Nathan Cleary of the Panthers is one of a number of stars found to have recently broken government social distancing restrictions. (AAP Image/Dean Lewins)
Nathan Cleary of the Panthers is one of a number of stars found to have recently broken government social distancing restrictions. (AAP Image/Dean Lewins)

DEBATE: How should the NRL deal with those flouting rules?

THE PUNISHMENT FITS THE CRIME

 

Mitchell Keenan

 

AS ANOTHER week goes by, another scandal pops up for the NRL - but this time it's different.

Everyone knows rugby league players are great at finding their way into the spotlight, often for the wrong reasons, but what we are experiencing now is a whole different kettle of fish.

The usual drug use, assault and drink driving we are used to seeing have been replaced by a blatant disregard for the general public's health and safety amid the global COVID-19 pandemic.

Big names including Nathan Cleary, Josh Addo-Carr, Latrell Mitchell and Tyronne Roberts-Davis are among those under fire for breaking social distancing restrictions in recent weeks.

As usual, there are people calling for their heads. People wanting them to pay huge fines, face year-long suspensions and even serve prison time to make an example of them.

But I think that's absurd.

Yes, it's the wrong thing to do and given their status, it's incredibly stupid to think they could get away with it, but much worse things have happened and the NRL have simply swept them under the rug.

These players will be facing fines, short-term suspensions and will likely miss out on representing their side for the State of Origin and I think that's punishment enough.

We've been missing our footy and the last thing we need is for some of the most exciting players to be sat on the sidelines when it comes back. If they mess up again, that's when we get serious.

 

JURASSIC PARK XIII: THE NRL VERSION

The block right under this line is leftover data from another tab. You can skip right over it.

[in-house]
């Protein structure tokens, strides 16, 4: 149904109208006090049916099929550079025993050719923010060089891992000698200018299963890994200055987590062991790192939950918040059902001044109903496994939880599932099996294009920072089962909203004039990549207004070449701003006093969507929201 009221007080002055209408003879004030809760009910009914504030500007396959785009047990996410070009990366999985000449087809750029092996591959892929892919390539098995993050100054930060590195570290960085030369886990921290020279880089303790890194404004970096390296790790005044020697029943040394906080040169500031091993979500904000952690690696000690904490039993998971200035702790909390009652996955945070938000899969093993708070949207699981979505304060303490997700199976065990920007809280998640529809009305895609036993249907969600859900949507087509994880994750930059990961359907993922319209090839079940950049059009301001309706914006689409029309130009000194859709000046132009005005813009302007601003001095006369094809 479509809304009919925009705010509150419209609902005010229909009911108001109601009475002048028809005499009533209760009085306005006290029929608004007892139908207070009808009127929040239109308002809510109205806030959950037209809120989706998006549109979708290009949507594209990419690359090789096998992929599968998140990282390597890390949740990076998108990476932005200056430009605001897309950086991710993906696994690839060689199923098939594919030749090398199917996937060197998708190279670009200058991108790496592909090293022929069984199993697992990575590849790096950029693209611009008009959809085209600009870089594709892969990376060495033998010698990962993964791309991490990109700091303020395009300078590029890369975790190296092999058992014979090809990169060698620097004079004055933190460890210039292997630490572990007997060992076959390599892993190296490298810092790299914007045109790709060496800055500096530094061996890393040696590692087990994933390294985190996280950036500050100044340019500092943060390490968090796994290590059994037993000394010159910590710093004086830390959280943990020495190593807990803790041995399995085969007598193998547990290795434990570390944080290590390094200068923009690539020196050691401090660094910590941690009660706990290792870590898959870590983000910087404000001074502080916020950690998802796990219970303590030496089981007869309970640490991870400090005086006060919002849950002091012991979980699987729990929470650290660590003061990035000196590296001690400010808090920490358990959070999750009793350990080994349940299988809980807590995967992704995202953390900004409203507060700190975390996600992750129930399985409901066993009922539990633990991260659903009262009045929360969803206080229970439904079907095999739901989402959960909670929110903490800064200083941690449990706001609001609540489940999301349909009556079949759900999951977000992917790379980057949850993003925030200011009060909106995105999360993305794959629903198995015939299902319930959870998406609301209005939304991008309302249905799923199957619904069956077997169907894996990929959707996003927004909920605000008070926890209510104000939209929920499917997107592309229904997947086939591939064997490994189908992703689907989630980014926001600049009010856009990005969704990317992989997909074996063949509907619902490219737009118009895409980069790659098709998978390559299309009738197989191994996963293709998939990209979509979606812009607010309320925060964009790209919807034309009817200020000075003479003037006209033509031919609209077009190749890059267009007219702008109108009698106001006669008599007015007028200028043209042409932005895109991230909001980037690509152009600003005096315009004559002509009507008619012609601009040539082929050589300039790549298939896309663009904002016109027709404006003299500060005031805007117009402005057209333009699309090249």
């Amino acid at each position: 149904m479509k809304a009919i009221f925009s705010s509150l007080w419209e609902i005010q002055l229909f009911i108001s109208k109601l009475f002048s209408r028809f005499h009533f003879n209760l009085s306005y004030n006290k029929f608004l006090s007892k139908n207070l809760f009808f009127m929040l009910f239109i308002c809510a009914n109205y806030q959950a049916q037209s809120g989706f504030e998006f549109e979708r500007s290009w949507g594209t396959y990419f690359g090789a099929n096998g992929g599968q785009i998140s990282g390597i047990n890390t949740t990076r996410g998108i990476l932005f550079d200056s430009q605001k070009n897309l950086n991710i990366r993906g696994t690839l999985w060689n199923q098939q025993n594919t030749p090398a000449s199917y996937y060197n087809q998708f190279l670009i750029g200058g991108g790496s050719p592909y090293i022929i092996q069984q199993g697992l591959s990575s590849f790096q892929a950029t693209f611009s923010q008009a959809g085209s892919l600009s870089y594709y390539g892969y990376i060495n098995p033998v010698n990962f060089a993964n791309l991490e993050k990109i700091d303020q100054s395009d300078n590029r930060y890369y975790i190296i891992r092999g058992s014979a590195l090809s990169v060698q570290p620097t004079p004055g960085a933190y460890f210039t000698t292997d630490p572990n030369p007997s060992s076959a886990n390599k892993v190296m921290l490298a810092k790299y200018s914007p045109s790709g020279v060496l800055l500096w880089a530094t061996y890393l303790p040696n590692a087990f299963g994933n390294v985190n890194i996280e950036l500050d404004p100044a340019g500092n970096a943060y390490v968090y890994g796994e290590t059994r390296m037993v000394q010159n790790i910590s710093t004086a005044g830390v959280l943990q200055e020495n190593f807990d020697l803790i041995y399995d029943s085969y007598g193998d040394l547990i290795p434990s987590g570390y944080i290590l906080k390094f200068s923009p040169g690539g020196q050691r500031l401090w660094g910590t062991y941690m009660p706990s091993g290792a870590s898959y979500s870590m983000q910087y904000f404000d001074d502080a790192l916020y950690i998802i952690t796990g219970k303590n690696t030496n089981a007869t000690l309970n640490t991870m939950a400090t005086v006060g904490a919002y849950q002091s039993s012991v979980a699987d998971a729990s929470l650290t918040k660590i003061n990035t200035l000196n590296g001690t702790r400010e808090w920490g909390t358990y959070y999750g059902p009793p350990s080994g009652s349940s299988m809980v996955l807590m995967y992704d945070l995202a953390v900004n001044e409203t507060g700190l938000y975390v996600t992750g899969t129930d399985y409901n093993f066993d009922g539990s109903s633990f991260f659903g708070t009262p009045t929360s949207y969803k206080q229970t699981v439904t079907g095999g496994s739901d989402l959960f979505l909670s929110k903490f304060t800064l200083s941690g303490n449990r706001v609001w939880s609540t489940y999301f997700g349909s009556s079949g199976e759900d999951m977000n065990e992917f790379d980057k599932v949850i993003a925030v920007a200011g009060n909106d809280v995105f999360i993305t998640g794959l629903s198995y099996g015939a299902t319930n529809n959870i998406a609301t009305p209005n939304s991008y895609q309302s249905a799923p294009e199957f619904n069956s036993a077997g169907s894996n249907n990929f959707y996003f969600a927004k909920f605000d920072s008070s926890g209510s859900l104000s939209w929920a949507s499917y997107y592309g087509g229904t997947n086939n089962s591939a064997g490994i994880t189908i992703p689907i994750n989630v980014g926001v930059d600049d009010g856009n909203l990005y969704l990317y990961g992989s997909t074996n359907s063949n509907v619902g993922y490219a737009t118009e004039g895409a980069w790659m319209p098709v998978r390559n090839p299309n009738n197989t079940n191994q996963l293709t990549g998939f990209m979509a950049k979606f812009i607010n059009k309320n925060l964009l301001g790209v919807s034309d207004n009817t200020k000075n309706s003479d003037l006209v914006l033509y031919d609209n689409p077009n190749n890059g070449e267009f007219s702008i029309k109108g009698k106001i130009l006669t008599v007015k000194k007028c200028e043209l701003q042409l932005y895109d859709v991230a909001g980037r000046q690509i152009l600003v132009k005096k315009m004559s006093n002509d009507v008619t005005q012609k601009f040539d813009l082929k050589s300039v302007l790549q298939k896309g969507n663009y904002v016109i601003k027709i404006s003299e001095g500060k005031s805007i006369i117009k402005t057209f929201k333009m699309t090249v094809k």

Tim Howard

 

IT WAS only a week ago I wrote a piece likening the idea of the NRL restarting its competition early with teams in quarantine to Jurassic Park.

In the movie the massive park built to house the creatures scientifically regenerated from 65 million years ago has every safety feature modern humans can think of to keep the dinosaurs inside and the humans safe.

But before the park gets to its opening day, some creatures with brains the size of a pea and very large muscles make a break for it and chaos ensues.

Michael Crichton could have been writing the script for this episode.

The NRL's project Apollo members are doing everything in their power to convince politicians and medical officials, it's safe to get rugby league players back on the paddock in time for a meaningful competition.

Meanwhile, high profile stars Latrell Mitchell, Josh Addo-Carr were camping with mates, screaming around the bush on motor bikes and blazing away with firearms.

While Nathan Cleary was clearly having a lot of fun somewhere with people who obviously weren't close family, while the rest of us are huddled in lockdown, barely allowed to go outside.

People like NSW Premier Gladys Berejiklian and NSW State of Origin coach Brad Fittler weren't impressed. The Premier cast doubts on the plan and Fittler said he wouldn't pick them.

All good thoughts, but should they have been surprised? I don't think so.



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